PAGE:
Just like anyone, I have good days and not-so-good days. Today has been a rough day. There’s just no way around it. I’m tired, I hurt, and I’m just feeling it all today…and in reality, I’m only at the beginning of this adventure. I’m not sure if it has something to do with moon phase, the change of seasons, or the coming end of the month when quite a few of the medical staff rotate to their next assignment. There were three student nurses training alongside regular RNs today attending me as well. So, the white coats and the nurses seem to have been fruitful and multiplied. Add to that my regular chemo was scheduled to start at 10:00 this morning, but as soon as the IV pump turned on, I knew something was wrong.
I could actually feel it inside my chest, which was odd. It wasn’t uncomfortable, but I shouldn’t have felt anything at all. When I brought it to the attention of the staff they got me down to X-Ray and found that the PICC line had somehow turned upward toward my jugular vein instead of toward my heart as it should have. This isn’t entirely uncommon, but it’s not a good thing. It started to make sense as I did have a bit of a headache after my Tuesday night round and I could actually hear and feel the saline flush when the nurse disconnected the chemo for me to get x-rayed. That was a weird feeling. The not-so-good feeling was them putting a new PICC line in my other arm. There is some numbing in the area near where the incision is made for the catheter to be inserted, but it’s a bit painful as there’s a dilator that allows the actual catheter to be put into the vein. Several hours later, I still feel a bit achy from the procedure. And in just under an hour from now, I get the fourth bag of Cyterabine infused into me.
The doctors tell me about the side effects of chemotherapy in physiological terms, but when it comes to brain chemistry, I don’t really know and I haven’t researched it simply because there are always assertions on the Internet that will certainly support my or someone else’s suspicions or it may lead me down a rabbit trail to make what I’m thinking worse. The Internet is a great resource, but it’s also the hypochondriac’s playground as I’ve said and although I’m not prone to self-diagnosis, I’m looking for answers…and it looks like they’re going to have to come in the old one-day-at-a-time way. After all, there’s no sense in fretting over something I don’t know about. To quote the French Renaissance writer Michel de Montaigne, «Qui craint de souffrir, il souffre déjà de ce qu'il craint.» or “A man who fears suffering is already suffering from what he fears.” As for the here and now is certainly another matter.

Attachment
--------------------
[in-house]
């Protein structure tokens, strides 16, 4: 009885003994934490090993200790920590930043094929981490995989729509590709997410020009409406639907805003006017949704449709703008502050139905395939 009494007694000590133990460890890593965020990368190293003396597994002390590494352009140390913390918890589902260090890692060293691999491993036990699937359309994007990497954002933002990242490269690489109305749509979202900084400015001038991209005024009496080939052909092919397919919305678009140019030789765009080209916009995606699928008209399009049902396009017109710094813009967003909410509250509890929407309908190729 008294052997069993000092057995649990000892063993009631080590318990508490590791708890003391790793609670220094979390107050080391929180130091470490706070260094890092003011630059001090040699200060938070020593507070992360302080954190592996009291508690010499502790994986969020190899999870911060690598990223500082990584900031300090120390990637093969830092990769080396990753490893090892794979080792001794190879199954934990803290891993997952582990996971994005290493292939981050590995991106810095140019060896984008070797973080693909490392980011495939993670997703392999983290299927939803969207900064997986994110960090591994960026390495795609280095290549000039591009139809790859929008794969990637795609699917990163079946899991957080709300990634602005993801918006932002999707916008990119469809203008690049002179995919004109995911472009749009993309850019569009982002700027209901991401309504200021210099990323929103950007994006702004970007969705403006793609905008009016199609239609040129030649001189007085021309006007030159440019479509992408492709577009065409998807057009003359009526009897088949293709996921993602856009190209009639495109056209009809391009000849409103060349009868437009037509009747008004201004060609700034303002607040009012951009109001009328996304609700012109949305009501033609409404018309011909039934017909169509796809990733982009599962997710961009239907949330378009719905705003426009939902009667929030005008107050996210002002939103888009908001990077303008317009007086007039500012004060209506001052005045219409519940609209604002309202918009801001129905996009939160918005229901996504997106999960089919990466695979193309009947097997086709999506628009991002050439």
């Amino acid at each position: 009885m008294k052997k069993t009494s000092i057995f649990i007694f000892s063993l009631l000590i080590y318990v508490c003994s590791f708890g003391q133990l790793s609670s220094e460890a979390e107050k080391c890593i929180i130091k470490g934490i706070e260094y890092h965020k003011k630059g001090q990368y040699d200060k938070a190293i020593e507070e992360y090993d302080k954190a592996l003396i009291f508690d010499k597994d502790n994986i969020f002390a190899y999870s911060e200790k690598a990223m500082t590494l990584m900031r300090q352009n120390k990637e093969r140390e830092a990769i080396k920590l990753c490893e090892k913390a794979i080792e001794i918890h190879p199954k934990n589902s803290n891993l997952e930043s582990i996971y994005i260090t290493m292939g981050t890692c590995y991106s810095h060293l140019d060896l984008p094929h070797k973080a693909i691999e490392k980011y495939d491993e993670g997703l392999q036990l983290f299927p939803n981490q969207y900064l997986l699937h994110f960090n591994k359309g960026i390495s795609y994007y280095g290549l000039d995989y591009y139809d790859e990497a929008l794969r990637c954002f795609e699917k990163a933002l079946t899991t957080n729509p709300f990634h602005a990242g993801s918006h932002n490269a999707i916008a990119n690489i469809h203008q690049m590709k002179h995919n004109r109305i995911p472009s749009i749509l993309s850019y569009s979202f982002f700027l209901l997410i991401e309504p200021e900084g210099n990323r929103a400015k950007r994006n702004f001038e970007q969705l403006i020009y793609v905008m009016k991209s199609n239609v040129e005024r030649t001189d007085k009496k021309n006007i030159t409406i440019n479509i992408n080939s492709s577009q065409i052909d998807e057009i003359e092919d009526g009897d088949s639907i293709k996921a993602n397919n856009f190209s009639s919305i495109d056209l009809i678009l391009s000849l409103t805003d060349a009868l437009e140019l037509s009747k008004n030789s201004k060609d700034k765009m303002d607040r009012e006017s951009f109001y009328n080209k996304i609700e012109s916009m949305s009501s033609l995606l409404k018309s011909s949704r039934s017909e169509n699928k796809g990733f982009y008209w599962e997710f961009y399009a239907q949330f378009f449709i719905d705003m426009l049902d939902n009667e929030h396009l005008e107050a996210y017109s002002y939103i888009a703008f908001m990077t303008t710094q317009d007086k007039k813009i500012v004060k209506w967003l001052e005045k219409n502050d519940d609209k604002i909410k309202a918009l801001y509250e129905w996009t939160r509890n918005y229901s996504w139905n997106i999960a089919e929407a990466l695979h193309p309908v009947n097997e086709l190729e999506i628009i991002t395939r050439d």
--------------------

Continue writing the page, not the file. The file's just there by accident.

The here and now is tempered by a few realistic things. A walk up and down the hallways and in particular today, a trip down through the tunnels. In a hospital, it’s not hard to find someone who is in the same boat as you (especially since there are so many navy veterans, even in this land-locked state!) and it’s just as easy to find someone who is in far worse condition and put things in perspective. And while the pain and the constant toll that cancer takes on your emotions makes it difficult to keep upbeat and positive, there’s something that I recognize I just can’t lose while walking through this figurative valley of the shadow of death. And that, quite simply, is hope.
Ironically, hope comes from giving it to others. It has come to me from those of you who have done extraordinarily small things as well as well as the things that I wouldn’t have imagined. It comes from sending words of encouragement as well as the Facebook postings, the jokes, the text messages, the things you may not consider at all, but matter a whole lot to me. In my wanderings today, I came across a little booklet in the convenience store tucked away in the tunnels near the cafeteria by a guy named Nick Vujicic (pronounced VOY-a-chich). He’s not someone you’d very likely ever heard of before. He’s not a famous guy, nor glamorous nor someone who wields political power. What he does though is wield influence in such a powerful way that it takes your breath away if you’ve ever seen him. You see, Nick Vujicic was born without limbs, yet offers the kind of hope that is inexplicable. He can go into a room and without even speaking the same language as his audience captivate and impart a feeling that doesn’t require the spoken word. He communicates hope…and while I recognize full well that I can’t always wear a smile, I have to keep hopeful deep down somewhere inside like Nick does.
I’ve found that the best way to foster generosity is to be generous; and naturally the best way to be hopeful is to offer it to someone who needs it. I suspect I’ll come across that person when I least expect it and in return find that I’ve been unwittingly bolstered myself. There’s no sense in being disingenuous about offering what you don’t have in order to somehow manipulate this intangible thing called hope, but to quote the guy with no arms or legs, “You may not control what happens to you, but you can control how you respond.
As difficult as it has been to face this long-term, painful disease called cancer with all the unknowns, I have to respond with courage, determination, and of course, hope. The French term, Bon Courage, that I entitled this post isn’t just for me, it’s for any of you who are going through it. Whatever it happens to be, bon courage! Dependinf on the context, bon courage translates to: good luck, hang in there, be of good cheer, be strong and courageous.
Sois bien, gardez fort, et beaucoup d’amour à vous tous…et bon courage!